Preventing & Treating Acinetobacter Baumannii Infection

Instructor: Jason Lulejian

Jason has taught medicine and has a Medical Degree from Western University of Health Sciences

In this lesson, you will learn the basics of the bacteria Acinetobacter Baumannii. We'll cover the effects of infection by this antibiotic-resistant bacteria, as well as its prevention and treatment.

What is Acinetobacter baumannii?

Usually when we get sick with a bacterial infection, we go to the doctor, receive antibiotics, and quickly get better. But if the bacteria becomes resistant to our medicines, treatment becomes a real challenge. Such is the case with Acinetobacter baumannii.

Acinetobacter baumannii is a small, rod-shaped, opportunistic bacteria. This pathogen generally affects people with compromised immune systems, especially those in hospital settings like intensive care units. This bacteria, like many other species, has become increasingly resistant to all forms of antibiotics.

Virulence factors are factors that make some bacteria harmful, neutral, or even beneficial (in the case of probiotics) to humans. A. baumannii has several methods that it uses to be an effective pathogen. It has:

  • beta-lactamase, an enzyme that breaks down penicillin.
  • resistance islands, genes that encode more enzymes to block other classes of antibiotics.
  • biofilm formation, a sort of protective covering that makes antibiotics unable to get into the bacteria.

These mechanisms all contribute to a bacteria's ability to protect itself from antibiotics and even the patient's own immune system.

Effect of A. baumannii

Full infections are rare in healthy people. Nevertheless, A. baumannii can still colonize a healthy person, though they show no symptoms. People who are asymptotically colonized are called carriers, as they can spread it to others. This primarily occurs in person-to-person contact (physically touching) or through contaminated surfaces in a hospital. Additionally, these bacteria can live on a person's skin, and even in a clean environment (such as a clean counter top) for many days before dying.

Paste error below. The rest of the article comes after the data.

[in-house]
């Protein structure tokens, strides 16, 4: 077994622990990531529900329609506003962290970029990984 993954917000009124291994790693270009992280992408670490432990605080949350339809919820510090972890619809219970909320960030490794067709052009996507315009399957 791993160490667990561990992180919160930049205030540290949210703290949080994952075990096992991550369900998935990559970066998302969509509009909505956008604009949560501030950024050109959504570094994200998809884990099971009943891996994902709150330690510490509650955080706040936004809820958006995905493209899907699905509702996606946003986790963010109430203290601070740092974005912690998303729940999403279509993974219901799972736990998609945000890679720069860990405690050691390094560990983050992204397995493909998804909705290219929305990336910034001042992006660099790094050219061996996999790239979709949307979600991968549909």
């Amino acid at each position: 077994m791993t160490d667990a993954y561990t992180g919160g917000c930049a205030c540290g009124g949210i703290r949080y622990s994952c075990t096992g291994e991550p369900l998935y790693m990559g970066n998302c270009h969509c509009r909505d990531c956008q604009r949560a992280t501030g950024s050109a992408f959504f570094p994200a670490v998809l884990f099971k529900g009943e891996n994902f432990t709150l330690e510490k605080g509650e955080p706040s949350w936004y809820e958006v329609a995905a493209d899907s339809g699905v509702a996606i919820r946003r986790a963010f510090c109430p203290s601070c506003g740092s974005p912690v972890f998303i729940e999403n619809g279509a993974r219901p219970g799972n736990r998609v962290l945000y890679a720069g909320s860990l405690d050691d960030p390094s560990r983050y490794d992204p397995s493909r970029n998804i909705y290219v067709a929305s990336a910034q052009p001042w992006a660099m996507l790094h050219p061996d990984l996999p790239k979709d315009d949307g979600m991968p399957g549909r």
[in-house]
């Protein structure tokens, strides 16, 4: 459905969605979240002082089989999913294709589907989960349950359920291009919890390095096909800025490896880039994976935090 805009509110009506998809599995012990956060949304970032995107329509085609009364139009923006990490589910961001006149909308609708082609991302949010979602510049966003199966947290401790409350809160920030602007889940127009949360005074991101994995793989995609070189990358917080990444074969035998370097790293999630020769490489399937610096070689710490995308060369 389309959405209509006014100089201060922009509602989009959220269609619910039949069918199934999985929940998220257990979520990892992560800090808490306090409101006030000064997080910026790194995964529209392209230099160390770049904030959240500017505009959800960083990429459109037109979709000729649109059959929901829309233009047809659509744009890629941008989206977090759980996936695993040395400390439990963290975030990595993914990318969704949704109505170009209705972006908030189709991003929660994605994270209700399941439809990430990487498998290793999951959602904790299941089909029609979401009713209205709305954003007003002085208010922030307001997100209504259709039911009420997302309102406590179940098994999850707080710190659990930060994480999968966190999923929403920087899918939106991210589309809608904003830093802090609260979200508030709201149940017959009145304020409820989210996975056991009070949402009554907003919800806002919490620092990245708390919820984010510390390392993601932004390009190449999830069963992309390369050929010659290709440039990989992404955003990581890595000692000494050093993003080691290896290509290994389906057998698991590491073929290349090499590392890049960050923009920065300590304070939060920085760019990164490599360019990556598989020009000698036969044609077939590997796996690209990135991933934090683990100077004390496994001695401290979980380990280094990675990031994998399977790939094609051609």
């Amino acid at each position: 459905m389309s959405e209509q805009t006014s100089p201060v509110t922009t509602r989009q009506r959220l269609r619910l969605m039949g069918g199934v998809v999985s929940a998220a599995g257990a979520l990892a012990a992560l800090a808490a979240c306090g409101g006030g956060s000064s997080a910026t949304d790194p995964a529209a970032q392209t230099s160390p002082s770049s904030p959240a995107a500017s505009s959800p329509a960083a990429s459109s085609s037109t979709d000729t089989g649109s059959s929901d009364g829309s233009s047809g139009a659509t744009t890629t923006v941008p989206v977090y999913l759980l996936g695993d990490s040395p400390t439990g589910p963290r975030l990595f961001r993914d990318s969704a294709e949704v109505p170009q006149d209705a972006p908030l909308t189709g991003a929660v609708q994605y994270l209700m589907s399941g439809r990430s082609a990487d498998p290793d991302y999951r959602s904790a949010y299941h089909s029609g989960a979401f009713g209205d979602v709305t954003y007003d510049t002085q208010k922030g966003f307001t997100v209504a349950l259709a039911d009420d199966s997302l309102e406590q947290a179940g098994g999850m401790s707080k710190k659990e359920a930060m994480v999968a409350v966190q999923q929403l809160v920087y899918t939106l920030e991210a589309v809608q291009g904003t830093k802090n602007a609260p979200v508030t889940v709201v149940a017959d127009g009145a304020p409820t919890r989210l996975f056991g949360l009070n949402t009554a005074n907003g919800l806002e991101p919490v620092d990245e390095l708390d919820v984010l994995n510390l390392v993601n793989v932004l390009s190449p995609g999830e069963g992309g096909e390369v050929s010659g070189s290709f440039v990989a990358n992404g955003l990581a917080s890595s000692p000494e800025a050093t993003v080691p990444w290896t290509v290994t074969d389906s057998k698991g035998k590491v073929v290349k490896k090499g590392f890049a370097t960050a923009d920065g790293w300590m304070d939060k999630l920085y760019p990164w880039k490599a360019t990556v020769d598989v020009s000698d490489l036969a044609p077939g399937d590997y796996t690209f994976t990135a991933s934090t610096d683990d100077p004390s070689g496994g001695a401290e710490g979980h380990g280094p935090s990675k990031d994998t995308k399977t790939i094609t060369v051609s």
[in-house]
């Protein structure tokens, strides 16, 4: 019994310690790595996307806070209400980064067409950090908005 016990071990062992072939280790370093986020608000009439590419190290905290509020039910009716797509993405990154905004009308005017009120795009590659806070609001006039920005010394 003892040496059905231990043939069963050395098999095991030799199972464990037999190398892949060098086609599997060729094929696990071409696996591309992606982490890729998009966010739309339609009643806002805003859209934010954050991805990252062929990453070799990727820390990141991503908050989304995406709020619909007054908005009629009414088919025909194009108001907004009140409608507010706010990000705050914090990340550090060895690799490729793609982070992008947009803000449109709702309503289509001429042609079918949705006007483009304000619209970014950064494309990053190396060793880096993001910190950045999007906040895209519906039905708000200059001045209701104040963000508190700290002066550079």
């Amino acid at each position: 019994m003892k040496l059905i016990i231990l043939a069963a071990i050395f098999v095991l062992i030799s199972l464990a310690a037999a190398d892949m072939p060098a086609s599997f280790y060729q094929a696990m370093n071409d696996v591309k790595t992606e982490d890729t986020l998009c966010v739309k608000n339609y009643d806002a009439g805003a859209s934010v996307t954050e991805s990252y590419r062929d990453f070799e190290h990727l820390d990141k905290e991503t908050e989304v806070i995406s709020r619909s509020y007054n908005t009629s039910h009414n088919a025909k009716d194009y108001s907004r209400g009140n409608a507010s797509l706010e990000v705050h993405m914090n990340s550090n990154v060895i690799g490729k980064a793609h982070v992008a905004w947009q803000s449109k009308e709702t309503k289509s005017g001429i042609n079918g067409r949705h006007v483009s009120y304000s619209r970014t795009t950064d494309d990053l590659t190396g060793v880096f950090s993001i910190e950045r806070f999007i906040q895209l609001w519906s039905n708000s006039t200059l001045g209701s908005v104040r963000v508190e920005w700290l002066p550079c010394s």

Acinetobacter baumannii causes many ailments, including:

  • infection of the blood (sepsis),
  • infection of the skin and muscle,
  • pneumonia,
  • meningitis, and even
  • urinary tract infection.

The bacteria made a large resurgence in the early Iraq war. Many soldiers injured in Afghanistan and the Iraq/Kuwait region showed A. baumannii infections in their bloodstreams, and returning soldiers showed debilitating soft tissue infections.

With such an antibiotic-resistant threat, prevention may be the best strategy. So how can we prevent such bacteria from taking hold in our hospitals and infirmaries?


Wash Your Hands

The key to reducing A. baumannii infections is to control contact with patients using hand hygiene. Hand hygiene has been shown in many studies to be the most protective factor that any provider can do to prevent transmission of infectious agents to their patients. Simply running their hands under water and with a small amount of soap can vastly decrease the risk of transmission. This tactic has shown marked drops in infection rates since the early 19th century.

Environmental Cleansing

The next most logical and effective method is environmental cleansing, which takes the form of sterilizing surfaces and equipment. High-grade cleaning agents such as bleach can destroy the outer coating (known as the capsule) of the bacteria. However, to truly sterilize equipment like surgical instruments, high pressure and heat are needed. Some guidelines recommend even using gamma radiation in order to guarantee the sterility of such instruments.

But what happens when prevention fails?


The treatment of A. baumannii is fairly difficult and depends on where the infection is taking place: the blood, urine , lungs, or soft tissues of the body. Determining what antibiotics to use can be done from a pathology lab using a sample of the infection. Hospitals carry metrics known as antibiograms, which catalog all the bacteria samples and their resistance patterns. This can be very helpful in picking the best antibiotic for a particular infection when a sample can't be sent to the lab.

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